In the third grade I wrote a one page essay for my teacher, Ms. Pelham. We had just finished reading an article about the destruction of our forests. A photo of a single tree standing in a felled forest followed the article, and Mrs. Pelham asked us to write about that tree. She didn't ask us to regurgitate the facts; she asked us to look at the image, reflect on it, then write. I recall writing about how the tree felt: its loss of its friends (trees); the change in the community since there was no longer a forest for the birds and wildlife; and the tree's ensuing loneliness. And, I wrote about its hope: That new trees would be planted around it and once again the forest would be lush and green and home for so many.
How do we bridge the gap between reality and what we believe or hope to be possible? How do we react to change or create the change we want to see?
Enterprise and education are struggling with these very issues. Web 2.0 brings the ability to connect, collaborate, create...and without question "change." In this new paradigm, the walls of our institutions can no longer confine us, and a rich, participatory world is emerging. It seems that there are pockets of understanding, and certain people and institutions that are bringing great attitudes and aptitudes to this changing landscape. But for so many I wonder when they will ask the question "Who Moved My Cheese?"
I spent Saturday listening to-and to a limited extent participating in-conversations at the first EduBlogger Conference (a kickoff event to the week ahead at NECC). There are so many thoughts swirling around in my mind. Although it will take a while to process all that I heard, I see the passion and commitment this group has to harness the connective, collaborative, creative energies and move the conversation beyond "the choir". Systemic change is what we're all after (in this case in public and private education but equally as important in enterprise). I believe that this change is going to come not only from our practice/our example ("Be the change you want to see" -Ghandi) but also from our work to dispel the "fear factor" in most of the over 30 crowd-fear that has been embedded by the media and reinforced by the natural human tendency to resist change. We started talking about how that might be accomplished, and I'll probably write more about it in coming posts.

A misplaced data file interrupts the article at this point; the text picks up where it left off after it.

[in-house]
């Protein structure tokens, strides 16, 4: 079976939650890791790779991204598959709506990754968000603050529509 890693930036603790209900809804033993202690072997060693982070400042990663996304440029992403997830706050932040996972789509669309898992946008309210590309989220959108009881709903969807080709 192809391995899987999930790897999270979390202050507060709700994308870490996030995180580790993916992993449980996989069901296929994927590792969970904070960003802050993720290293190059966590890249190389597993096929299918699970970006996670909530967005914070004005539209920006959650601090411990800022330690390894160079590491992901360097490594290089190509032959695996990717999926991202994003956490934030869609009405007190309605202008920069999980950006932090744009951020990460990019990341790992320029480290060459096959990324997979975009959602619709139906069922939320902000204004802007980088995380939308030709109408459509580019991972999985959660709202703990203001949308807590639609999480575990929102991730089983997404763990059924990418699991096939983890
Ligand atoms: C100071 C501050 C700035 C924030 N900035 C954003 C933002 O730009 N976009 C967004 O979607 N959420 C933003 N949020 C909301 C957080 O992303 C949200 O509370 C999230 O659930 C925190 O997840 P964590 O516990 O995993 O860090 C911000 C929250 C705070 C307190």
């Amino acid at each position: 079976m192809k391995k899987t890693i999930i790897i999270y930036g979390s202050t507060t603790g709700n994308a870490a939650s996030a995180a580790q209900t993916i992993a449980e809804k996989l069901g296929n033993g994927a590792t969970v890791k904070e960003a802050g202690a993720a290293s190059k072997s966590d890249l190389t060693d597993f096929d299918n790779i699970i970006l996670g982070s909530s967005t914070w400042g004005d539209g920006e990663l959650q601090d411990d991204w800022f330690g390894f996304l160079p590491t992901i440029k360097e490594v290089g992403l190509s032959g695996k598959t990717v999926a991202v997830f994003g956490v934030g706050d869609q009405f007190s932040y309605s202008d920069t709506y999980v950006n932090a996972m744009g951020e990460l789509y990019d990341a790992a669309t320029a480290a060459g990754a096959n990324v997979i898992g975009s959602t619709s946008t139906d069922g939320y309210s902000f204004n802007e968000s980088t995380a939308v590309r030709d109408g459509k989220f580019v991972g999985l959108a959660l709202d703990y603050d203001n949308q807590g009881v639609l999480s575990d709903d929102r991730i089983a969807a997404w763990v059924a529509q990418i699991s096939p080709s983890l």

Ms. Pelham exuberantly scrawled "A+++" on my essay; and, 35 years later, my mom still has that paper in her "special drawer". I honestly don't know how well it was written, or if I really deserved such high praise. But, I wonder if maybe that essay reminded them of something: We must be empathetic to the effect of change, but most importantly we must respond to change with an "attitude of possibility" not fear. Harnessing that hope I think we have the foundation necessary to begin the work of bridging the gap between what is real and what is possible.